3 Syllabus v Topic Atomic physics BI, 3, 4,, 6, and 7 Nuclear physics BI, 3, 4,, 6, and 7 [CRg] Quantum physics BI, 3, 4,, 6, and 7 Content Energy levels of the electrons in atoms Nuclear reactions Laboratory investigations and their associated science practices (SP): [CR6a] Laboratory work is an integral part of physics and students are introduced to a variety of different laboratory experiences. Some labs are expected to develop a specific skill. Others are open ended; based on a given objective and an equipment list, the students are required to design their own procedure, data gathering, and analysis. Class time is used to introduce the lab; students can design the lab in their own time and then more class time is given to conduct the experiment and record data. The analyses and report generation are completed as homework. Students perform labs either to discover a fundamental concept or to apply a concept previously discussed. Most laboratory experiences are designed to encourage students to develop their own hypothesis, experiments,and conclusions. Labs also provide the opportunity to gather and analyze data, and to hone critical thinking skills. Part of the lab experience will require students to present their findings to their peers for a peer review and critique. Students must use the evidence they found in the lab to defend their conclusions. [CR8] Students are engaged in laboratory work, integrated throughout the course, which accounts for % of instructional time.[cr] Note: the following list of labs are labeled as (G) for Guided-Inquiry or (D) for Directed. Index of refraction (D) The magnetic field of a Slinky (G)/(D) Geometric optics Use refraction dishes or laser refraction tanks to determine the index of refraction of water. SP.4,., 4., 4.3, and. Determine the relationship between magnetic field and current, and magnetic field and number of turns for a solenoid. Determine an experimental value for the permeability of free space. CRe The course design of magnetism and electromagnetic induction in the context of the big CRf The course design of optics in the context of the big CRg The course design of modern physics in the context of the big CR6a The laboratory work used throughout the course includes a variety of investigations that support the foundational AP Physics principles. CR6b The laboratory work used throughout the course includes guided-inquiry laboratory investigations allowing students to apply all seven science practices. SP., 3., 4., 4., 4.3,.,., and 6.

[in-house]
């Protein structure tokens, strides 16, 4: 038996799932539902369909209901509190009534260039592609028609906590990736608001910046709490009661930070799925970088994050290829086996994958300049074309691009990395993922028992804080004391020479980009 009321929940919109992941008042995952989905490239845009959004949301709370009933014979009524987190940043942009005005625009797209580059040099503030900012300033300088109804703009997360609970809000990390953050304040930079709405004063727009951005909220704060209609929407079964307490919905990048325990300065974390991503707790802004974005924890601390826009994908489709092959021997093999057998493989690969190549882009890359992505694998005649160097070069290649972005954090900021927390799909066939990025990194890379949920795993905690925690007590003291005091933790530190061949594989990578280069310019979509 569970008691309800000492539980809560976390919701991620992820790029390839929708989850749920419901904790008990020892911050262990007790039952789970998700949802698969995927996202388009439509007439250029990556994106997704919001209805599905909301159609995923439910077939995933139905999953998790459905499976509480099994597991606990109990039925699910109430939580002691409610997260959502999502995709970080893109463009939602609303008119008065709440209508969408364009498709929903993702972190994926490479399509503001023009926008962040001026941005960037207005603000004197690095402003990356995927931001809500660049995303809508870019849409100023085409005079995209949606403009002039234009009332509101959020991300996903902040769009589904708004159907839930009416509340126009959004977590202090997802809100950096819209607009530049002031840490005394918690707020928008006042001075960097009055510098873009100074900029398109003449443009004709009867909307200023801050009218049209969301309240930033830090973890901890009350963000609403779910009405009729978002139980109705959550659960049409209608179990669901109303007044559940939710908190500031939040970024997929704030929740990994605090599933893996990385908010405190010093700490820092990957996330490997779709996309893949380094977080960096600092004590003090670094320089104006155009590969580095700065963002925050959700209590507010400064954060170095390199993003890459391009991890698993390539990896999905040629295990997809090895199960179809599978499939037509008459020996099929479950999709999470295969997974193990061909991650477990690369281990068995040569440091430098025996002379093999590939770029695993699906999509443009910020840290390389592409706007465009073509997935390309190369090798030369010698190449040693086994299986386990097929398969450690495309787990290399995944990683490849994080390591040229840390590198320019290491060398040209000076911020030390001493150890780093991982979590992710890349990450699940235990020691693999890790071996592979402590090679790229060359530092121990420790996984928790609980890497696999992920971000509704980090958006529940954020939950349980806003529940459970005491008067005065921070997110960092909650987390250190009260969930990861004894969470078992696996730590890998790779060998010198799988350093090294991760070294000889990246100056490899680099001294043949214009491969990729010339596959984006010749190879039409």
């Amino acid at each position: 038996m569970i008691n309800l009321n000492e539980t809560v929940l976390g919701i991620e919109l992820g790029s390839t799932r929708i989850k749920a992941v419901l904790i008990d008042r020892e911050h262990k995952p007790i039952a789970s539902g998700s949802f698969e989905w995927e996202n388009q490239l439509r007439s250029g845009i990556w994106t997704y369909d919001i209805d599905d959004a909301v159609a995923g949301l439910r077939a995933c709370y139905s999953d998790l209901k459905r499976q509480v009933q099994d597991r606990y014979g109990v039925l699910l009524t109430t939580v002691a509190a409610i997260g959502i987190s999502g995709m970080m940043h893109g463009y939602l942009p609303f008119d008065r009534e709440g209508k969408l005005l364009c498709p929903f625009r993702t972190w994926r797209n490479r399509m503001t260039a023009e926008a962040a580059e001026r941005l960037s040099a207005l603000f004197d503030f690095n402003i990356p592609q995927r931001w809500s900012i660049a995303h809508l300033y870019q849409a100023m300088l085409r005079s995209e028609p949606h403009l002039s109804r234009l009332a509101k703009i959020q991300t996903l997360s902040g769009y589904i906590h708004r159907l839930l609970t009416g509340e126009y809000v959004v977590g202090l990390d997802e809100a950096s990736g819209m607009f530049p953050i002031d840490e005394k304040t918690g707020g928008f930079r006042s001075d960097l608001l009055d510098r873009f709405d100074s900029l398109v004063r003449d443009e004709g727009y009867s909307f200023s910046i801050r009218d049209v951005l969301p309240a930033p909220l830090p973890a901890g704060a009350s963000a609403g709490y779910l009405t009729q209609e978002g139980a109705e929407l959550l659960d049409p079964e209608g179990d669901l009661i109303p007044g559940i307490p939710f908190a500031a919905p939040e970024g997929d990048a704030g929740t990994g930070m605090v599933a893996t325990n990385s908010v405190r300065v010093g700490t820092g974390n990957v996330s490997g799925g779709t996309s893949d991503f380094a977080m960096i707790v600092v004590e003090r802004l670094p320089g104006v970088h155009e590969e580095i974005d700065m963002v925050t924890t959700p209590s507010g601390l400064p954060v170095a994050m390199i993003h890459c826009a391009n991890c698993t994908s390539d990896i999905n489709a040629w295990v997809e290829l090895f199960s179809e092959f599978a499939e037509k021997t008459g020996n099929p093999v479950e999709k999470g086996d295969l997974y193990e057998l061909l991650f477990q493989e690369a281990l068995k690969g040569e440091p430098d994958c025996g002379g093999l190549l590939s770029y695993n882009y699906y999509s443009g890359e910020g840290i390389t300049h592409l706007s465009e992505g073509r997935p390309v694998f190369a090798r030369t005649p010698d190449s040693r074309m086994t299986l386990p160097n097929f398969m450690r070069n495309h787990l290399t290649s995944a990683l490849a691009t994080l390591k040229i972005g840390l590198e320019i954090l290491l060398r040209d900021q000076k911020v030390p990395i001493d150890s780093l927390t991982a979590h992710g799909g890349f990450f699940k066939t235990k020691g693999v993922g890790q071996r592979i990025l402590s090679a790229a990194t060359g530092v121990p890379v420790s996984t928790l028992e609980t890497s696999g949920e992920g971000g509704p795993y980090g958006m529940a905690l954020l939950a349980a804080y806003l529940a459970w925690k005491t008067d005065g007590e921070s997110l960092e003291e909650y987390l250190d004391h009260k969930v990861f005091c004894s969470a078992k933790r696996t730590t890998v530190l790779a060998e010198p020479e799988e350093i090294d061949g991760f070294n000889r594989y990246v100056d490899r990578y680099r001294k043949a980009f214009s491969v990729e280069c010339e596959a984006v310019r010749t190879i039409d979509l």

4 Syllabus v Interference (D) Physical optics Use a diffraction grating to determine the wavelength of a laser pointer. Interference (G) The Current Balance (D) Internal resistance (G) Physical optics Electric circuits SP.,.4,., 3., 4., 4.3, and. Investigate the relationship between slit spacing and the interference pattern. SP.,.,., 3., 3., 4., 4., 4.3,.,., and 6. Use the current balance apparatus to measure the force on a current-carrying wire in a magnetic field. SP.4,.,., 3., 4.,., and. Measure the internal resistance of various batteries. SP.4,.,,, 3., 4., 4., and. Electric fields (D) Electrostatics Determine the electric field pattern for certain D shapes. CR8 The course provides opportunities for students to develop written and oral scientific argumentation skills. CR Students are provided with the opportunity to spend a minimum of percent of instructional time engaging in hands-on laboratory work with an emphasis on inquiry-based investigations. CR6b The laboratory work used throughout the course includes guided-inquiry laboratory investigations allowing students to apply all seven science practices. Deflection of an electron beam (G) Induction (G) Transformers (G) Electromagnetic induction Electromagnetic induction SP.4,.,., 3., 4., and. Use a cathode ray tube apparatus to determine the relationship between deflection and the deflecting and accelerating voltages. SP.4,., 3., 3., 4., 4., 4.3,.,., and 7. Qualitatively observe the factors that determine the amount of induced current, such as the number of coils of wire and motion of magnet. SP.4, 3., 3., 3.3, 4.,.,., and 6. Qualitatively observe the transfer of energy between two coils. Determine how the ratio of number of coils affects the voltage and current in each coil. SP., 3., 3., 3.3, 4., 4.3,.,., and 6. 3